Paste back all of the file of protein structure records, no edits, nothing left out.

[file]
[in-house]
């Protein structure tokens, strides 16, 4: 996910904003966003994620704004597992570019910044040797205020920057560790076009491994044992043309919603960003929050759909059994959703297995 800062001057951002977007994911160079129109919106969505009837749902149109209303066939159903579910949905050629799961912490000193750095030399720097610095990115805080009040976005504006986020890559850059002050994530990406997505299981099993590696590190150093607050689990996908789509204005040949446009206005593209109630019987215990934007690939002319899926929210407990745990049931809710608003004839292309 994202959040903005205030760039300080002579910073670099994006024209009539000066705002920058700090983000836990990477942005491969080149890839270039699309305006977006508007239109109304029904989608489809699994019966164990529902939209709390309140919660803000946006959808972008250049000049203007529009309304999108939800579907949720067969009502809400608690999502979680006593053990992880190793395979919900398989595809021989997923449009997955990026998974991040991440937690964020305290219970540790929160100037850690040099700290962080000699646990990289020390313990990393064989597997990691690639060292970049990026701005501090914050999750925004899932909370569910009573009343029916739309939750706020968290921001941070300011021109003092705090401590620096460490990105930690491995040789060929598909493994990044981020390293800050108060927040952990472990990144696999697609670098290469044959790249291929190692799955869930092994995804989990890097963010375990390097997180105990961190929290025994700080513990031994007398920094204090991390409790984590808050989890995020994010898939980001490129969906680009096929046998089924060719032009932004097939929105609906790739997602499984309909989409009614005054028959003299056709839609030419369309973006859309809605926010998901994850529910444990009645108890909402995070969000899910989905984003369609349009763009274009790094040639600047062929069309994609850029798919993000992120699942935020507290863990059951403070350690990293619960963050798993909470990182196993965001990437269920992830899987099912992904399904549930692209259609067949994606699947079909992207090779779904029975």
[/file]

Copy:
[in-house]
């Protein structure tokens, strides 16, 4: 996910904003966003994620704004597992570019910044040797205020920057560790076009491994044992043309919603960003929050759909059994959703297995 800062001057951002977007994911160079129109919106969505009837749902149109209303066939159903579910949905050629799961912490000193750095030399720097610095990115805080009040976005504006986020890559850059002050994530990406997505299981099993590696590190150093607050689990996908789509204005040949446009206005593209109630019987215990934007690939002319899926929210407990745990049931809710608003004839292309 994202959040903005205030760039300080002579910073670099994006024209009539000066705002920058700090983000836990990477942005491969080149890839270039699309305006977006508007239109109304029904989608489809699994019966164990529902939209709390309140919660803000946006959808972008250049000049203007529009309304999108939800579907949720067969009502809400608690999502979680006593053990992880190793395979919900398989595809021989997923449009997955990026998974991040991440937690964020305290219970540790929160100037850690040099700290962080000699646990990289020390313990990393064989597997990691690639060292970049990026701005501090914050999750925004899932909370569910009573009343029916739309939750706020968290921001941070300011021109003092705090401590620096460490990105930690491995040789060929598909493994990044981020390293800050108060927040952990472990990144696999697609670098290469044959790249291929190692799955869930092994995804989990890097963010375990390097997180105990961190929290025994700080513990031994007398920094204090991390409790984590808050989890995020994010898939980001490129969906680009096929046998089924060719032009932004097939929105609906790739997602499984309909989409009614005054028959003299056709839609030419369309973006859309809605926010998901994850529910444990009645108890909402995070969000899910989905984003369609349009763009274009790094040639600047062929069309994609850029798919993000992120699942935020507290863990059951403070350690990293619960963050798993909470990182196993965001990437269920992830899987099912992904399904549930692209259609067949994606699947079909992207090779779904029975």